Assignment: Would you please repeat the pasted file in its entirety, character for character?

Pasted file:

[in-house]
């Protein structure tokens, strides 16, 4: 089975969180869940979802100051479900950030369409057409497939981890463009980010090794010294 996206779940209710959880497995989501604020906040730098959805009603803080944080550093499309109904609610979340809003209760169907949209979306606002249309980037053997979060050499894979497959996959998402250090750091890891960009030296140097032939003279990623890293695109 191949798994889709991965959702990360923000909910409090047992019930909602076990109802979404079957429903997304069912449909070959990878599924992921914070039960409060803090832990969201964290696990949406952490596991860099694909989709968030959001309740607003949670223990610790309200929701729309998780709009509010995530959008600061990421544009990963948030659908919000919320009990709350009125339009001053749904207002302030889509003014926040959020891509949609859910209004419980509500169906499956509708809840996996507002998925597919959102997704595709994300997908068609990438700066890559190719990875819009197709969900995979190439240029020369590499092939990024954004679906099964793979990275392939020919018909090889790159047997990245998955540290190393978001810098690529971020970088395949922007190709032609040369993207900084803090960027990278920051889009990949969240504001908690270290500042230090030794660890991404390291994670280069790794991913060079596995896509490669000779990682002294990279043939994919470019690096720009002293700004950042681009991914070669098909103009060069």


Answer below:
[in-house]
């Protein structure tokens, strides 16, 4: 089975969180869940979802100051479900950030369409057409497939981890463009980010090794010294 996206779940209710959880497995989501604020906040730098959805009603803080944080550093499309109904609610979340809003209760169907949209979306606002249309980037053997979060050499894979497959996959998402250090750091890891960009030296140097032939003279990623890293695109 191949798994889709991965959702990360923000909910409090047992019930909602076990109802979404079957429903997304069912449909070959990878599924992921914070039960409060803090832990969201964290696990949406952490596991860099694909989709968030959001309740607003949670223990610790309200929701729309998780709009509010995530959008600061990421544009990963948030659908919000919320009990709350009125339009001053749904207002302030889509003014926040959020891509949609859910209004419980509500169906499956509708809840996996507002998925597919959102997704595709994300997908068609990438700066890559190719990875819009197709969900995979190439240029020369590499092939990024954004679906099964793979990275392939020919018909090889790159047997990245998955540290190393978001810098690529971020970088395949922007190709032609040369993207900084803090960027990278920051889009990949969240504001908690270290500042230090030794660890991404390291994670280069790794991913060079596995896509490669000779990682002294990279043939994919470019690096720009002293700004950042681009991914070669098909103009060069």